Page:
So despite what everyone internalizes about the relationship between success and hard work, this recession has taught me that following the rules -- attending the right schools, knowing the right people, putting in 16-hour days -- will not protect you from the ruthless gears of change. When it's time for you to go, you're out of there.

Thursday, May 14, 2009

A.D.I.D.A.S.

Well, that was quick. 24 hours after blogging about my (very) recent life conversion, I get asked out on a date by a (very) cute boy.

I ordered my usual at the coffee shop I frequent, sat down, saw him, put my book down, asked him what he was typing on his computer, and 4 hours later:

"I'd like to see you again."

I'm curious to see where this leads. He later confessed that he had been staring at a blank screen, pretending to look focused, and hoping I'd notice him.

Wednesday, May 13, 2009

Happiness is a white kid wearing a rainbow

The last few months have been a series of disappointments I don't especially want to hash out on this blog. In short, I've been unlucky in love, unlucky at finding work, culminating in a rejection letter from the University of Toronto for the Public Policy & Governance graduate program.

And yet, by all accounts, I've been remarkably resilient and optimistic under the circumstances.

I had, what you would call, an epiphany. I've decided to drop out of the rat race. What a cliché, I know. Except I'm turning 23 (therefore, barely out of the gates) and I can already feel the double-noosed temptations of prestige and power tightening around my neck.

I think I've always been secretly envious of people whose personal introductions included a professional title.

"Hi, I'm Joe, Executive VP of Big Pharma."

"Denise, Bullshit Detector."

It all seemed so fantastical, so exclusive, so adult.

When relatives bragged about their children, their education was invariably linked to a like-sounding job. What else would you do with an accounting degree besides becoming an accountant? Likewise, what else would I be doing apart from journalism?

So here I was, teaching piano part-time, reading about millionaire financiers becoming janitors and delighting in schadenfreude, when I noticed the parallels. I was also on track to basing of my entire existence on my professional job title. To borrow Simone de Beauvoir, I was defined in relation to a career whether I was frustrated, rebellious, or even indifferent to it.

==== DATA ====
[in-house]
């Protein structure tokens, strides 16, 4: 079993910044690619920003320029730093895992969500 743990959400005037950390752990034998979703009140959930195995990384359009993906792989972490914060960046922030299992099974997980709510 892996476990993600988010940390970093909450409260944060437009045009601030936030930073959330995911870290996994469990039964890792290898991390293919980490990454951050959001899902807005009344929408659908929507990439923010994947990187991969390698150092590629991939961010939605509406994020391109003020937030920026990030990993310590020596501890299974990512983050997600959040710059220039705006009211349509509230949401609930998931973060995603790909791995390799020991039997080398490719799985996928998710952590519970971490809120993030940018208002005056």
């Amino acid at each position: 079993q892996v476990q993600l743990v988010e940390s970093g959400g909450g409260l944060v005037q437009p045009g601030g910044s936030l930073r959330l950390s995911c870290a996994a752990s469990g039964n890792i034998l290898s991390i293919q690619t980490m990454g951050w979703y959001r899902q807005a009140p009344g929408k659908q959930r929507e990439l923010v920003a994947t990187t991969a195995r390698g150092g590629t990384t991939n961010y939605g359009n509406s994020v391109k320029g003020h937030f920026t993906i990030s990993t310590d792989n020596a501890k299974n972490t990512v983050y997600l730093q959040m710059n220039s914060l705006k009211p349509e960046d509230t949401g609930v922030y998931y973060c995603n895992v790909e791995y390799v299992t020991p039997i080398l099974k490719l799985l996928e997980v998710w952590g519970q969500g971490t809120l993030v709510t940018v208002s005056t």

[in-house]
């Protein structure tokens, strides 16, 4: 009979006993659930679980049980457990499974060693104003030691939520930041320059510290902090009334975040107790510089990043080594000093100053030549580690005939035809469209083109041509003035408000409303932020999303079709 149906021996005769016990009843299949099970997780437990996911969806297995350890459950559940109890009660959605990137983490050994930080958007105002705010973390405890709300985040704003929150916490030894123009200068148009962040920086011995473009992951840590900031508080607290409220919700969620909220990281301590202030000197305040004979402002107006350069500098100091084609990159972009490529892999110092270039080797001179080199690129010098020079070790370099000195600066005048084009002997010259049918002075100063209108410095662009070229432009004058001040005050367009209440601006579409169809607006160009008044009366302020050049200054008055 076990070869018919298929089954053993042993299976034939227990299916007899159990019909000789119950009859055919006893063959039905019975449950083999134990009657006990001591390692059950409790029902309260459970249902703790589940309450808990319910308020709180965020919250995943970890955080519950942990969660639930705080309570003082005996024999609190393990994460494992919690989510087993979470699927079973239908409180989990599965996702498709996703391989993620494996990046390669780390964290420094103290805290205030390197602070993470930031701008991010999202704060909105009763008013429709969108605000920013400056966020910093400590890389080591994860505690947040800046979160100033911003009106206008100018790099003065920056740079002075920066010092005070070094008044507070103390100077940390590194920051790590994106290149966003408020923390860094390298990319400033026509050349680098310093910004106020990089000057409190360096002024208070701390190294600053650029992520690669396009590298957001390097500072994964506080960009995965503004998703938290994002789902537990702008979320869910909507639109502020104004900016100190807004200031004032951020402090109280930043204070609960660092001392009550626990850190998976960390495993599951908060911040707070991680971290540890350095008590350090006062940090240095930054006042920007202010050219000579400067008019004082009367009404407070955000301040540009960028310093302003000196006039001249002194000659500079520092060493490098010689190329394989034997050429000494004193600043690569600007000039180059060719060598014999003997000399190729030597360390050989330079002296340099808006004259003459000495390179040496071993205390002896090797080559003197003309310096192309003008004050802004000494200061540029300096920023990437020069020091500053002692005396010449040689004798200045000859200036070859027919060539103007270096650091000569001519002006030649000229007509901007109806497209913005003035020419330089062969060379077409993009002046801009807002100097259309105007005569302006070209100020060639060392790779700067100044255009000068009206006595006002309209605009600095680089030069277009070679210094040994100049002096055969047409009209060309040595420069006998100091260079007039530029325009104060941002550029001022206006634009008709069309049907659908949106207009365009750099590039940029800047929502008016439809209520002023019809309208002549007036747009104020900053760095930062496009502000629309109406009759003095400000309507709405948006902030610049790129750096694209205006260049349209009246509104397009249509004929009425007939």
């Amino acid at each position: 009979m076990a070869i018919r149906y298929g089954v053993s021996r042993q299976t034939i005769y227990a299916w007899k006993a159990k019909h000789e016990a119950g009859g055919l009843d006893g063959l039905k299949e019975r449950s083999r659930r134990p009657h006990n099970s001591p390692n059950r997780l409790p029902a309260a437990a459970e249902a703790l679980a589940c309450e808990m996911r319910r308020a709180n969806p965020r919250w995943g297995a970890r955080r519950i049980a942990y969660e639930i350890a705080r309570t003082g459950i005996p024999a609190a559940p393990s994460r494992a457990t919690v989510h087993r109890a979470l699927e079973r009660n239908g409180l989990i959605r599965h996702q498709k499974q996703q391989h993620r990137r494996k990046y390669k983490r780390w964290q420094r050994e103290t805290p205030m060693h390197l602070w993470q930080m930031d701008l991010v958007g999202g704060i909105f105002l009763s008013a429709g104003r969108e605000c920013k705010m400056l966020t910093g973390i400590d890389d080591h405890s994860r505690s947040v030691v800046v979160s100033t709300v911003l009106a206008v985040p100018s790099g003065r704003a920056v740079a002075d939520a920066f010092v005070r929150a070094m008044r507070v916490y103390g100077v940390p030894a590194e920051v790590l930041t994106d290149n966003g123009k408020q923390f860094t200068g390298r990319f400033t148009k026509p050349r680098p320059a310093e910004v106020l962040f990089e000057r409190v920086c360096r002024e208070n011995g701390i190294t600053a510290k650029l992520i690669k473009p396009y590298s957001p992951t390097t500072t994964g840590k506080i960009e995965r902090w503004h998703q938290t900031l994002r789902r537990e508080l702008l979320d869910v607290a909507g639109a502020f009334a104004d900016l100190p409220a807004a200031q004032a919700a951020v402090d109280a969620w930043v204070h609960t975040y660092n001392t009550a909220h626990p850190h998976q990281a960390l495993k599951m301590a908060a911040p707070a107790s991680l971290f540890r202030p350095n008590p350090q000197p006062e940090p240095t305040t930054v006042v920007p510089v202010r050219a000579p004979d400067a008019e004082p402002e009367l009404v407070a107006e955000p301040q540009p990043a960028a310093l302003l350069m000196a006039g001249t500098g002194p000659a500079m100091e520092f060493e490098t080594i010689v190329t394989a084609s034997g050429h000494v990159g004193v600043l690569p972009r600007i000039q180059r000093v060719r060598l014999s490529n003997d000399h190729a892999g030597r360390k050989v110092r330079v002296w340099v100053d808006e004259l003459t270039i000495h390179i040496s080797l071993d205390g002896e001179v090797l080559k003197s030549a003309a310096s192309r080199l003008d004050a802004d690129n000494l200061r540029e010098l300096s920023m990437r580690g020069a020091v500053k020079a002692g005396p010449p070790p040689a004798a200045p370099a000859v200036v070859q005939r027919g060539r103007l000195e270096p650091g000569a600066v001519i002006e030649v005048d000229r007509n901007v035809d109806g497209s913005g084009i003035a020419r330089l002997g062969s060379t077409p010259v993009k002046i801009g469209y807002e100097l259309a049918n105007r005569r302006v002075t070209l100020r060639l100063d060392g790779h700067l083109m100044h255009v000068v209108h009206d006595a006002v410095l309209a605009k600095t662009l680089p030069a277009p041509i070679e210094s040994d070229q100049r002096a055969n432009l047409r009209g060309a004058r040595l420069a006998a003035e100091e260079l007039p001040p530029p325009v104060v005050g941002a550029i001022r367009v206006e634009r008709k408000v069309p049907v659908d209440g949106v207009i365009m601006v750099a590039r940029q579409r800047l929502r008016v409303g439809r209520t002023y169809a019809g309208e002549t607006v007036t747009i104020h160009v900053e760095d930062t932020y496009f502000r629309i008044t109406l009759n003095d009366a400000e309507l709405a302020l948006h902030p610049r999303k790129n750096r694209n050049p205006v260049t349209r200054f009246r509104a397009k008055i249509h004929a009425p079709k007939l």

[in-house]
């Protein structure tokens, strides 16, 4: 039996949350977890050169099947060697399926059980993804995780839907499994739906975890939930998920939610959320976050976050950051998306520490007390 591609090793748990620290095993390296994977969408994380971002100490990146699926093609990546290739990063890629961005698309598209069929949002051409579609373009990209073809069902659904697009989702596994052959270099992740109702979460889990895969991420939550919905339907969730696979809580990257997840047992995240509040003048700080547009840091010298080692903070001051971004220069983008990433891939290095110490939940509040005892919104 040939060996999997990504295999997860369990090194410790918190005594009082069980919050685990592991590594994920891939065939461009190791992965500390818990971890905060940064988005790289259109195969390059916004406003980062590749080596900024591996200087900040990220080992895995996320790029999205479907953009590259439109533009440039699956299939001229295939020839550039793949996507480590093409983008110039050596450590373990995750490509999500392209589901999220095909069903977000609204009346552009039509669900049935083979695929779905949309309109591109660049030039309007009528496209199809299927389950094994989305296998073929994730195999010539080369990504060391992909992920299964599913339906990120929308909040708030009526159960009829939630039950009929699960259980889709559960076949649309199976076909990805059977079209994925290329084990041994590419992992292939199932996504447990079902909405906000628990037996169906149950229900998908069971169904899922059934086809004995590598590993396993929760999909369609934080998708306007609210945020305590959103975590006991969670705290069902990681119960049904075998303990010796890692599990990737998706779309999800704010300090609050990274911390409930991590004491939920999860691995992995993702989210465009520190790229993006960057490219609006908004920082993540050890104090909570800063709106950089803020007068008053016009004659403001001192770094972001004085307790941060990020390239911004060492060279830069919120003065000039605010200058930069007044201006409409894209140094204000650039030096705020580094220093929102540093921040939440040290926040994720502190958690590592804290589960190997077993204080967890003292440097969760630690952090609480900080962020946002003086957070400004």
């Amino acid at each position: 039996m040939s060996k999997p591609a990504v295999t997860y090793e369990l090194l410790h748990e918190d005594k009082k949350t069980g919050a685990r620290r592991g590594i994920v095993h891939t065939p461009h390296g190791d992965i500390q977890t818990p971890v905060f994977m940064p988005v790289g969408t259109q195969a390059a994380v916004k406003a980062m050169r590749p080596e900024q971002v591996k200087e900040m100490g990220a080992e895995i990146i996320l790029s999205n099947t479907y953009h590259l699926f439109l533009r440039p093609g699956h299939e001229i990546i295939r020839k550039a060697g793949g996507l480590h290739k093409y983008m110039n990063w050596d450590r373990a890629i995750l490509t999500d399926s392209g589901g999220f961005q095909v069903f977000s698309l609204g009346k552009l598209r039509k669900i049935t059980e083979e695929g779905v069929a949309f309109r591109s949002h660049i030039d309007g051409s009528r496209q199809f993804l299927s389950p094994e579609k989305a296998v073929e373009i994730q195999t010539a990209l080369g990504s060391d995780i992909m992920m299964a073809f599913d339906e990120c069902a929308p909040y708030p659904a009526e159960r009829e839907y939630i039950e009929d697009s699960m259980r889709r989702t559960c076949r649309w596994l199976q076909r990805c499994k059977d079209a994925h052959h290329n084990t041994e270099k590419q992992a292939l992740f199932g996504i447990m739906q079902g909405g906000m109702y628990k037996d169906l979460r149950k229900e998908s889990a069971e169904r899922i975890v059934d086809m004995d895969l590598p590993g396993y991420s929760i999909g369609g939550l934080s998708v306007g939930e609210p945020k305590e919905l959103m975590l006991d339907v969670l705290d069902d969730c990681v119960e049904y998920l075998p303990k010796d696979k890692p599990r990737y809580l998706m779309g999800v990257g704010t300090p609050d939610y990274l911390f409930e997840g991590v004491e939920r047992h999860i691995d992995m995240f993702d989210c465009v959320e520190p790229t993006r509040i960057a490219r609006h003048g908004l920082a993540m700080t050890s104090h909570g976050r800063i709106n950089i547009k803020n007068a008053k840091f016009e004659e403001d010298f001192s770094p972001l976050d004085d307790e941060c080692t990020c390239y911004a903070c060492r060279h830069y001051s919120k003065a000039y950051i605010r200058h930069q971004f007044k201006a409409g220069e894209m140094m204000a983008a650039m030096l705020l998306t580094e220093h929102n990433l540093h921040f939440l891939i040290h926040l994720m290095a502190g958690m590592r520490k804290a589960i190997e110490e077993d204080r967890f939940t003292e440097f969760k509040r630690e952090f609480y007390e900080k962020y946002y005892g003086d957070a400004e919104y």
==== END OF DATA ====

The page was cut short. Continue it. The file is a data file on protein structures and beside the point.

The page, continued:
Until then, a potential activity was weighed against its usefulness as a resume padder. A friend of mine, currently enrolled in medical school, described it best. He said he joined an organization that promoted cycling for the blind and, being a keen marathon rider himself, was matched accordingly. While he did eventually have fun, he confessed that he was initially motivated by how impressive it might look if he ever decided to pursue ophthalmology!

His candor was refreshing.

While I don't feel professional anxiety, especially the kind fresh graduates are encountering, is anything new, I do believe there is a greater stigma surrounding those who could care less about having respectable ambitions (for my generation, at least). Sure, it might have to do with the entitled attitude a lot of us possess, but behind the bravado is insecurity. Insecurity I can't afford to carry with me any longer.

So in one sense, these last few months have been awfully unproductive. On the other hand, I asked my dad to teach me how to change motor oil, I taught myself Photoshop and printed out some kickass calling cards (I've already received design requests), a local coffee shop offered me a baking position, and I'm starting a book club.

"You've joined the B-team," said another friend, chuckling. Maybe I have. I just don't want to live my life like some fatalistic metaphor, determined by a series of self-serving obstacle courses, always shooting forward on a predictably sterile path.

I don't want to compete with men on dates and mirror their goals, their aggression, and their nonchalance or pursue those whom I use to compensate for the values I was too ashamed to profess. I want to put my life out there, genuinely and with compassion, and discover complementary individuals willing to part from that game as well.

My best friend, a student at Harvard Law, skyped me and said: "Oh my God, you've become a total hippie!" So much insight and wisdom in so few words.